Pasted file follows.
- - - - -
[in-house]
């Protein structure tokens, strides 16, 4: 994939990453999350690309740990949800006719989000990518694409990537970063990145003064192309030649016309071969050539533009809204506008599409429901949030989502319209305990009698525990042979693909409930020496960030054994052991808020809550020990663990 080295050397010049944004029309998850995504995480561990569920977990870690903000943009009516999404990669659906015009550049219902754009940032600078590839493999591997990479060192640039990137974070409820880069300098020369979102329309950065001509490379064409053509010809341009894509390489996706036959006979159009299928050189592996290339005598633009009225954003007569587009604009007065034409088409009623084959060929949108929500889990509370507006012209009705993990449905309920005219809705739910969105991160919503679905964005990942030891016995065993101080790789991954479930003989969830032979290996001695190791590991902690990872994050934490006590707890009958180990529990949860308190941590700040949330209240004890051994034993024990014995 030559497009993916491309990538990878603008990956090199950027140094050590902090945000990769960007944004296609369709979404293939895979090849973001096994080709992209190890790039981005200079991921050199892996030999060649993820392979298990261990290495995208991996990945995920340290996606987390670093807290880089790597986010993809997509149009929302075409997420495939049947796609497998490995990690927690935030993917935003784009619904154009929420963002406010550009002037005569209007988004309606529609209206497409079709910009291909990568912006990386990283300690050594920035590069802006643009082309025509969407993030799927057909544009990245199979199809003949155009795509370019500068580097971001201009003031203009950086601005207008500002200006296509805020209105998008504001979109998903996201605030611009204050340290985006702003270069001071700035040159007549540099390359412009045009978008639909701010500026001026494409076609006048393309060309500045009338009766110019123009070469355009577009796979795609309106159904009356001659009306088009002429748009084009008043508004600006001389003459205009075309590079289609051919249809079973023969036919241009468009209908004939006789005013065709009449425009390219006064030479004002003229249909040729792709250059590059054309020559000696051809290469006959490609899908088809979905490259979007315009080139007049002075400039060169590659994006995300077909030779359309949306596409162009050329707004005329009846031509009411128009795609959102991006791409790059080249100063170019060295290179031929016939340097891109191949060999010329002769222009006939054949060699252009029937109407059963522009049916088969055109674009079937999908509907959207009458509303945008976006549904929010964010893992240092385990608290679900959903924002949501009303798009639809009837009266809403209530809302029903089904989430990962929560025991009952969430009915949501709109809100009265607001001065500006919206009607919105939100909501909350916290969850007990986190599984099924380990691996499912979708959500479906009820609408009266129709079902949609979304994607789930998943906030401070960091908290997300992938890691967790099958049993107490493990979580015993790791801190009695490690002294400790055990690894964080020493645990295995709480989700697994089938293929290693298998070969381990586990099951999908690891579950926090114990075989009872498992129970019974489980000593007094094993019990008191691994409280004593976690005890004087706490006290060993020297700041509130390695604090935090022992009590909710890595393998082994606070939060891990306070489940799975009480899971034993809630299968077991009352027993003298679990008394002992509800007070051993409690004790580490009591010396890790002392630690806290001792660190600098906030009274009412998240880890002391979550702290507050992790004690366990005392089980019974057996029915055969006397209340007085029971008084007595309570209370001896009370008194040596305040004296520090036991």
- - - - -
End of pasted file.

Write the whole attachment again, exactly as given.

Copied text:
[in-house]
């Protein structure tokens, strides 16, 4: 994939990453999350690309740990949800006719989000990518694409990537970063990145003064192309030649016309071969050539533009809204506008599409429901949030989502319209305990009698525990042979693909409930020496960030054994052991808020809550020990663990 080295050397010049944004029309998850995504995480561990569920977990870690903000943009009516999404990669659906015009550049219902754009940032600078590839493999591997990479060192640039990137974070409820880069300098020369979102329309950065001509490379064409053509010809341009894509390489996706036959006979159009299928050189592996290339005598633009009225954003007569587009604009007065034409088409009623084959060929949108929500889990509370507006012209009705993990449905309920005219809705739910969105991160919503679905964005990942030891016995065993101080790789991954479930003989969830032979290996001695190791590991902690990872994050934490006590707890009958180990529990949860308190941590700040949330209240004890051994034993024990014995 030559497009993916491309990538990878603008990956090199950027140094050590902090945000990769960007944004296609369709979404293939895979090849973001096994080709992209190890790039981005200079991921050199892996030999060649993820392979298990261990290495995208991996990945995920340290996606987390670093807290880089790597986010993809997509149009929302075409997420495939049947796609497998490995990690927690935030993917935003784009619904154009929420963002406010550009002037005569209007988004309606529609209206497409079709910009291909990568912006990386990283300690050594920035590069802006643009082309025509969407993030799927057909544009990245199979199809003949155009795509370019500068580097971001201009003031203009950086601005207008500002200006296509805020209105998008504001979109998903996201605030611009204050340290985006702003270069001071700035040159007549540099390359412009045009978008639909701010500026001026494409076609006048393309060309500045009338009766110019123009070469355009577009796979795609309106159904009356001659009306088009002429748009084009008043508004600006001389003459205009075309590079289609051919249809079973023969036919241009468009209908004939006789005013065709009449425009390219006064030479004002003229249909040729792709250059590059054309020559000696051809290469006959490609899908088809979905490259979007315009080139007049002075400039060169590659994006995300077909030779359309949306596409162009050329707004005329009846031509009411128009795609959102991006791409790059080249100063170019060295290179031929016939340097891109191949060999010329002769222009006939054949060699252009029937109407059963522009049916088969055109674009079937999908509907959207009458509303945008976006549904929010964010893992240092385990608290679900959903924002949501009303798009639809009837009266809403209530809302029903089904989430990962929560025991009952969430009915949501709109809100009265607001001065500006919206009607919105939100909501909350916290969850007990986190599984099924380990691996499912979708959500479906009820609408009266129709079902949609979304994607789930998943906030401070960091908290997300992938890691967790099958049993107490493990979580015993790791801190009695490690002294400790055990690894964080020493645990295995709480989700697994089938293929290693298998070969381990586990099951999908690891579950926090114990075989009872498992129970019974489980000593007094094993019990008191691994409280004593976690005890004087706490006290060993020297700041509130390695604090935090022992009590909710890595393998082994606070939060891990306070489940799975009480899971034993809630299968077991009352027993003298679990008394002992509800007070051993409690004790580490009591010396890790002392630690806290001792660190600098906030009274009412998240880890002391979550702290507050992790004690366990005392089980019974057996029915055969006397209340007085029971008084007595309570209370001896009370008194040596305040004296520090036991």